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3:2 House

The last decades saw a significant shift in many Asian societies from a collectivist to an individualist one. Whilst acknowledging the benefits of this, our clients also recognised those brought about by collectivism and communal living. We were tasked with creating a home that balanced these opposing principles.

The house is inhabited by our clients, a pair of siblings and their respective families, who bought a plot of steep sloping land right next to their parents’ home. It was to be a home marrying traditional values of multigenerational living with the privacy necessitated by contemporary living.

Being in a country with a relatively flat landscape, coupled with our clients’ heritage, our imagination took us to village houses in the mountainous regions of China ‐ its winding, unpaved paths rising up; its distinct roof forms cascading down the landscape. From this, we conceptualised the clients’ parents as the village heads; and the clients as the villagers in their terraced pavilions, responding to the site terrain. The series of pavilions mediate the building bulk that the clients’ spatial requirement would otherwise generate, avoiding a dominating structure that would have upset the streetscape.

The pavilions define a central courtyard ‐ the heart of the house and a focal point of family activities. In reconsidering the conventional entry sequence of residential dwellings, the entrance pavilion was conceived to create a layered arrival experience, marking the transition between indoor and outdoor; public and private. The extensive use of timber in 3:2 House represents a continuation of our studio’s exploration of what timber craftsmanship can look like in contemporary architecture, especially in our local climactic context. In 3:2 House, we strived for its detailing to result in a clean modern aesthetic that embodies the quality craftsmanship of the past.

Project Year | Completed 2019

Location | Singapore

Photographer | Edward Hendricks, Chris O'Grady, Fabian Ong

The last decades saw a significant shift in many Asian societies from a collectivist to an individualist one. Whilst acknowledging the benefits of this, our clients also recognised those brought about by collectivism and communal living. We were tasked with creating a home that balanced these opposing principles.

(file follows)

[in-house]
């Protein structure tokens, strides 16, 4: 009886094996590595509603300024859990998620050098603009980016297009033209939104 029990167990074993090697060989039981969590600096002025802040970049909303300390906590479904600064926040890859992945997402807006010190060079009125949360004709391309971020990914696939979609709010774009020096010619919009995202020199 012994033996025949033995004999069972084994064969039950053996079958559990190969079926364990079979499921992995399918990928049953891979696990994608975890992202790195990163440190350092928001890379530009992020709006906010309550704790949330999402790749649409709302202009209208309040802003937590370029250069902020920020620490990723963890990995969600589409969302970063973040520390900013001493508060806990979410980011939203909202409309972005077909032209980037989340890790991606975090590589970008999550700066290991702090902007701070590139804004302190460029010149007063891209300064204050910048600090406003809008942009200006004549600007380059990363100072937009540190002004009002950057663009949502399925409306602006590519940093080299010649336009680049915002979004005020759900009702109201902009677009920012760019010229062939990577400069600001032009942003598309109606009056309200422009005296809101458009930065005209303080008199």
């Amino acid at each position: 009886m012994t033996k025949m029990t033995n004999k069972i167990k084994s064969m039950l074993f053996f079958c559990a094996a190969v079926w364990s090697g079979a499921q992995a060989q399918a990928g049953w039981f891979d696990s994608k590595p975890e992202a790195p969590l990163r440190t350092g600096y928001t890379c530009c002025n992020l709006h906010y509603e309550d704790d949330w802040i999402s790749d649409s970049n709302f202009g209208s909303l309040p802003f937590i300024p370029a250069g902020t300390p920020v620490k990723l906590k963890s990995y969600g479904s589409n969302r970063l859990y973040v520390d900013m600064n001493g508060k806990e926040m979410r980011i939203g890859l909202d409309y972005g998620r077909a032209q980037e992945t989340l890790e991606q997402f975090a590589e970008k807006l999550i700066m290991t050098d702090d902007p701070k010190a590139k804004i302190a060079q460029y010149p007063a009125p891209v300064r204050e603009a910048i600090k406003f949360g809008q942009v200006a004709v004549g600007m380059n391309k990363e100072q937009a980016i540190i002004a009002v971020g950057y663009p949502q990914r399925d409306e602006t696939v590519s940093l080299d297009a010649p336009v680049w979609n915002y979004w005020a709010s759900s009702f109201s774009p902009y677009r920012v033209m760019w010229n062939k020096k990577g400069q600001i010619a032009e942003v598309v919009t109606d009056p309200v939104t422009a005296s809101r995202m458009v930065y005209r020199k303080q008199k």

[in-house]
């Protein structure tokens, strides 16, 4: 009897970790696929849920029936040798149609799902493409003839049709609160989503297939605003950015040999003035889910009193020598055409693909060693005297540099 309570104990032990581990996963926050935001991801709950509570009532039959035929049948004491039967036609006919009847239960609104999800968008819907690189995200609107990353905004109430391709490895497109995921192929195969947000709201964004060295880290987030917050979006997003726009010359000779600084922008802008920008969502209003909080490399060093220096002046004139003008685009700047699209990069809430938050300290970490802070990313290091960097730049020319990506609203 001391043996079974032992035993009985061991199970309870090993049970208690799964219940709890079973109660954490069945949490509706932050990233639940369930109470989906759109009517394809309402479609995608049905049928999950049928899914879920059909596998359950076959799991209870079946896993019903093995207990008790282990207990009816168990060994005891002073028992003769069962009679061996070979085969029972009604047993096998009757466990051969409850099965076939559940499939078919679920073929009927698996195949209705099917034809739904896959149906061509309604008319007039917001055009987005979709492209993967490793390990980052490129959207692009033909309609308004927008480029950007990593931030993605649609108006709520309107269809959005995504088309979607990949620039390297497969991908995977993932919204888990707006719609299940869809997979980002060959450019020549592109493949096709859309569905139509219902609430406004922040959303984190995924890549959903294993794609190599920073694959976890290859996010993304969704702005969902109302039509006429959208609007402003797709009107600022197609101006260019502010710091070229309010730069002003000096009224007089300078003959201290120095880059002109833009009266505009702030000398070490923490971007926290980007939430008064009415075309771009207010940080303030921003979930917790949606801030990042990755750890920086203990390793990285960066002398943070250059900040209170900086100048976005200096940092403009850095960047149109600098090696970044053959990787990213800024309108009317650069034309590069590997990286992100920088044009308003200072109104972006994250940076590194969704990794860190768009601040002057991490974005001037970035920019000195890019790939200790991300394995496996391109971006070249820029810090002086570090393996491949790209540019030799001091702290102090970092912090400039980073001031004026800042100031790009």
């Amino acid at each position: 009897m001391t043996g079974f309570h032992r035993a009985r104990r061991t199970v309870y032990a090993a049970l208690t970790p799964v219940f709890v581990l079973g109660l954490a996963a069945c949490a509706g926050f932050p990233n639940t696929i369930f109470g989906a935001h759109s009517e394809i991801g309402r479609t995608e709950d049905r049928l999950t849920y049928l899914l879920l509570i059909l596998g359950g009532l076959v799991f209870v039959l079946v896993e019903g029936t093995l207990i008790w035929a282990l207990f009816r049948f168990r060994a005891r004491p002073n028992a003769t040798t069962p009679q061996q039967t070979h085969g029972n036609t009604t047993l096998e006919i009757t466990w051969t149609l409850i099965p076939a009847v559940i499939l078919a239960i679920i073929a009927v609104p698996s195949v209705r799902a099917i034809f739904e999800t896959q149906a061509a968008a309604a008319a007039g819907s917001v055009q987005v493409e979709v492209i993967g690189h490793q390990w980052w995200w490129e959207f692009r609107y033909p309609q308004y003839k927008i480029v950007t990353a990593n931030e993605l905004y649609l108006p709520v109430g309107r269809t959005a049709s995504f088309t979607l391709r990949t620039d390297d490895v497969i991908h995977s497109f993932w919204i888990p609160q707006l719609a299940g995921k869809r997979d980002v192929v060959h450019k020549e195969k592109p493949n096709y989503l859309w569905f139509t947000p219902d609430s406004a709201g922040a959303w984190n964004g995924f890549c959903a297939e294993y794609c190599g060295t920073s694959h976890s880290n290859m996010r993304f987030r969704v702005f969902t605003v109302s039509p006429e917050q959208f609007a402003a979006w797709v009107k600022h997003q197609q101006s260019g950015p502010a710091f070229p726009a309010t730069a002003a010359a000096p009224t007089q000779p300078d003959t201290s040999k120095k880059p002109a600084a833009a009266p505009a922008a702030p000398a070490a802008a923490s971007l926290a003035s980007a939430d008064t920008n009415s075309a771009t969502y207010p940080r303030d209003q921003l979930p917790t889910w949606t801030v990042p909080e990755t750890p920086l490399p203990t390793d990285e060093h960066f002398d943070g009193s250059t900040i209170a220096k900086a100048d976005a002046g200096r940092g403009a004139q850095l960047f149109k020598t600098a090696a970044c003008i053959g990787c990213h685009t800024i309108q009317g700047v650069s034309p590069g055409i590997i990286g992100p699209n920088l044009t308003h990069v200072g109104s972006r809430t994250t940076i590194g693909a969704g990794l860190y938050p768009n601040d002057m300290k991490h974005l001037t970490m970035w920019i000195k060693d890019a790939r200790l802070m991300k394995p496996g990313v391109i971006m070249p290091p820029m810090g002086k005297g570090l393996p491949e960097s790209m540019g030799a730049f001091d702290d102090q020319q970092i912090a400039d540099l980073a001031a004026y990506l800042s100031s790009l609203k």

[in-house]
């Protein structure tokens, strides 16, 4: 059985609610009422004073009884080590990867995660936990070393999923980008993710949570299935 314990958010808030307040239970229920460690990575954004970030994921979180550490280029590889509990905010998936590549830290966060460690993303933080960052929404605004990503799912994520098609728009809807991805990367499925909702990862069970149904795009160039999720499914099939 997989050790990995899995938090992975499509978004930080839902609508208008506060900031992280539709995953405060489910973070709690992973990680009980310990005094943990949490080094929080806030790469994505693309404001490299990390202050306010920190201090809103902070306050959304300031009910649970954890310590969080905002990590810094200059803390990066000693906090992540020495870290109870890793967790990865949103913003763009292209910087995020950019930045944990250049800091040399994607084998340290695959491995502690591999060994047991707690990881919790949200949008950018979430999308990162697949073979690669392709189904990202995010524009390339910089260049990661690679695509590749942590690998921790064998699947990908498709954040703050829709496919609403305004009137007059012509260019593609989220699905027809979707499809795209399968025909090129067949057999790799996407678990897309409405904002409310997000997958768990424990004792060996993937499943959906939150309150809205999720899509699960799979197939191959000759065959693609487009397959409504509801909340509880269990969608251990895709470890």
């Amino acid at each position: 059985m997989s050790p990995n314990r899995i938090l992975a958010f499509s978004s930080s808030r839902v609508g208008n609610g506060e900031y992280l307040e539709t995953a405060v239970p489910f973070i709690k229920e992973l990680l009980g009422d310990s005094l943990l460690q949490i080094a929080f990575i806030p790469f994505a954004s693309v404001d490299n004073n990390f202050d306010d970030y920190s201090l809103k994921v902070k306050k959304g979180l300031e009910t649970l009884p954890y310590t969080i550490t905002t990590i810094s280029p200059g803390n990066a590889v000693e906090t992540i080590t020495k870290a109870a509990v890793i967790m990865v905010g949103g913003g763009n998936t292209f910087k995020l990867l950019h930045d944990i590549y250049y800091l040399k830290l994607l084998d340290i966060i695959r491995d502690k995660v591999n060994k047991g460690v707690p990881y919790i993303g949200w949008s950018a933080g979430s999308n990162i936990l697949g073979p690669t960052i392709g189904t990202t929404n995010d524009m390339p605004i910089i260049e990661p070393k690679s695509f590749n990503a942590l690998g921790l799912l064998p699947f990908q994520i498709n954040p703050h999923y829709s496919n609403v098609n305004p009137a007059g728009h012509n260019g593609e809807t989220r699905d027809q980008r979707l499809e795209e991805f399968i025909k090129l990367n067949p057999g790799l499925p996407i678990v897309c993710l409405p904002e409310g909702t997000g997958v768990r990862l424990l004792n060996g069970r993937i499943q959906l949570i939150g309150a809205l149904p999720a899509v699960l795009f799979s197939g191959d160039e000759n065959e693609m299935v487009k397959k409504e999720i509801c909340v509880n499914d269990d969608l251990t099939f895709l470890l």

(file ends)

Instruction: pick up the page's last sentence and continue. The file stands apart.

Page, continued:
The house is inhabited by our clients, a pair of siblings and their respective families, who bought a plot of steep sloping land right next to their parents’ home. It was to be a home marrying traditional values of multigenerational living with the privacy necessitated by contemporary living.

Being in a country with a relatively flat landscape, coupled with our clients’ heritage, our imagination took us to village houses in the mountainous regions of China ‐ its winding, unpaved paths rising up; its distinct roof forms cascading down the landscape. From this, we conceptualised the clients’ parents as the village heads; and the clients as the villagers in their terraced pavilions, responding to the site terrain. The series of pavilions mediate the building bulk that the clients’ spatial requirement would otherwise generate, avoiding a dominating structure that would have upset the streetscape.

The pavilions define a central courtyard ‐ the heart of the house and a focal point of family activities. In reconsidering the conventional entry sequence of residential dwellings, the entrance pavilion was conceived to create a layered arrival experience, marking the transition between indoor and outdoor; public and private. The extensive use of timber in 3:2 House represents a continuation of our studio’s exploration of what timber craftsmanship can look like in contemporary architecture, especially in our local climactic context. In 3:2 House, we strived for its detailing to result in a clean modern aesthetic that embodies the quality craftsmanship of the past.